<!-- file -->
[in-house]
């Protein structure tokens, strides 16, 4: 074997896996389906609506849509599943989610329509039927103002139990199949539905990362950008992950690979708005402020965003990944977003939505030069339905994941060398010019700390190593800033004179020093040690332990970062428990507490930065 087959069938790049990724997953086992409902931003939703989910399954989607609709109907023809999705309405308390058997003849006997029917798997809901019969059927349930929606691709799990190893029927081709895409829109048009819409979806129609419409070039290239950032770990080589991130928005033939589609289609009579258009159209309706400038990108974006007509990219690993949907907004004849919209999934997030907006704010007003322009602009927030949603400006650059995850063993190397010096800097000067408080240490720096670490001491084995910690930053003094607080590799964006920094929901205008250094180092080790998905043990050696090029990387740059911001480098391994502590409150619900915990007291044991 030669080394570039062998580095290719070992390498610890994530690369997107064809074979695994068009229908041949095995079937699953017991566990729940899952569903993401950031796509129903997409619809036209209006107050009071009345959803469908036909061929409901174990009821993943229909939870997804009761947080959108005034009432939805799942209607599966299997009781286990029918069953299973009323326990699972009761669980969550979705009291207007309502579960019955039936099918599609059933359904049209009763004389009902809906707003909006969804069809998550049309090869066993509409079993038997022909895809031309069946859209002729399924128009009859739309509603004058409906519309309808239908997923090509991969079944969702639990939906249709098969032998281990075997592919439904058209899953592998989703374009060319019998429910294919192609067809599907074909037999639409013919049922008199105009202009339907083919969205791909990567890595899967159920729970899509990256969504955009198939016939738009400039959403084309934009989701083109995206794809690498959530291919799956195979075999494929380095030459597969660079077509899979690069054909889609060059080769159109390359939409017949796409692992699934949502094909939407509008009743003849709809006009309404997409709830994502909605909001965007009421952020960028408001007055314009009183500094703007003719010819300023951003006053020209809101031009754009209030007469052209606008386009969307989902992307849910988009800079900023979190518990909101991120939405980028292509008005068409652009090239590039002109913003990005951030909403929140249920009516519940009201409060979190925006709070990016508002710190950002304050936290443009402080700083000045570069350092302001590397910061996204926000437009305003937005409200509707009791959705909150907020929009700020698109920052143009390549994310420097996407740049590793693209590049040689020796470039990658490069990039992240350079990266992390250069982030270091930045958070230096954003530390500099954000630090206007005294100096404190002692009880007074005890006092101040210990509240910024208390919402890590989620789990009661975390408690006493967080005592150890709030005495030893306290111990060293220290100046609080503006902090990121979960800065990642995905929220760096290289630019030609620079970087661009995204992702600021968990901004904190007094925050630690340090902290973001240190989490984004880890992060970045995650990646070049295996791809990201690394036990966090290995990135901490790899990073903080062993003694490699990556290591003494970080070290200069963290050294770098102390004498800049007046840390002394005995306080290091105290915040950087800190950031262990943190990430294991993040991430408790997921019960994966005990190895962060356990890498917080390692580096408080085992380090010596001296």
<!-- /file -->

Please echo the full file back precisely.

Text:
[in-house]
């Protein structure tokens, strides 16, 4: 074997896996389906609506849509599943989610329509039927103002139990199949539905990362950008992950690979708005402020965003990944977003939505030069339905994941060398010019700390190593800033004179020093040690332990970062428990507490930065 087959069938790049990724997953086992409902931003939703989910399954989607609709109907023809999705309405308390058997003849006997029917798997809901019969059927349930929606691709799990190893029927081709895409829109048009819409979806129609419409070039290239950032770990080589991130928005033939589609289609009579258009159209309706400038990108974006007509990219690993949907907004004849919209999934997030907006704010007003322009602009927030949603400006650059995850063993190397010096800097000067408080240490720096670490001491084995910690930053003094607080590799964006920094929901205008250094180092080790998905043990050696090029990387740059911001480098391994502590409150619900915990007291044991 030669080394570039062998580095290719070992390498610890994530690369997107064809074979695994068009229908041949095995079937699953017991566990729940899952569903993401950031796509129903997409619809036209209006107050009071009345959803469908036909061929409901174990009821993943229909939870997804009761947080959108005034009432939805799942209607599966299997009781286990029918069953299973009323326990699972009761669980969550979705009291207007309502579960019955039936099918599609059933359904049209009763004389009902809906707003909006969804069809998550049309090869066993509409079993038997022909895809031309069946859209002729399924128009009859739309509603004058409906519309309808239908997923090509991969079944969702639990939906249709098969032998281990075997592919439904058209899953592998989703374009060319019998429910294919192609067809599907074909037999639409013919049922008199105009202009339907083919969205791909990567890595899967159920729970899509990256969504955009198939016939738009400039959403084309934009989701083109995206794809690498959530291919799956195979075999494929380095030459597969660079077509899979690069054909889609060059080769159109390359939409017949796409692992699934949502094909939407509008009743003849709809006009309404997409709830994502909605909001965007009421952020960028408001007055314009009183500094703007003719010819300023951003006053020209809101031009754009209030007469052209606008386009969307989902992307849910988009800079900023979190518990909101991120939405980028292509008005068409652009090239590039002109913003990005951030909403929140249920009516519940009201409060979190925006709070990016508002710190950002304050936290443009402080700083000045570069350092302001590397910061996204926000437009305003937005409200509707009791959705909150907020929009700020698109920052143009390549994310420097996407740049590793693209590049040689020796470039990658490069990039992240350079990266992390250069982030270091930045958070230096954003530390500099954000630090206007005294100096404190002692009880007074005890006092101040210990509240910024208390919402890590989620789990009661975390408690006493967080005592150890709030005495030893306290111990060293220290100046609080503006902090990121979960800065990642995905929220760096290289630019030609620079970087661009995204992702600021968990901004904190007094925050630690340090902290973001240190989490984004880890992060970045995650990646070049295996791809990201690394036990966090290995990135901490790899990073903080062993003694490699990556290591003494970080070290200069963290050294770098102390004498800049007046840390002394005995306080290091105290915040950087800190950031262990943190990430294991993040991430408790997921019960994966005990190895962060356990890498917080390692580096408080085992380090010596001296």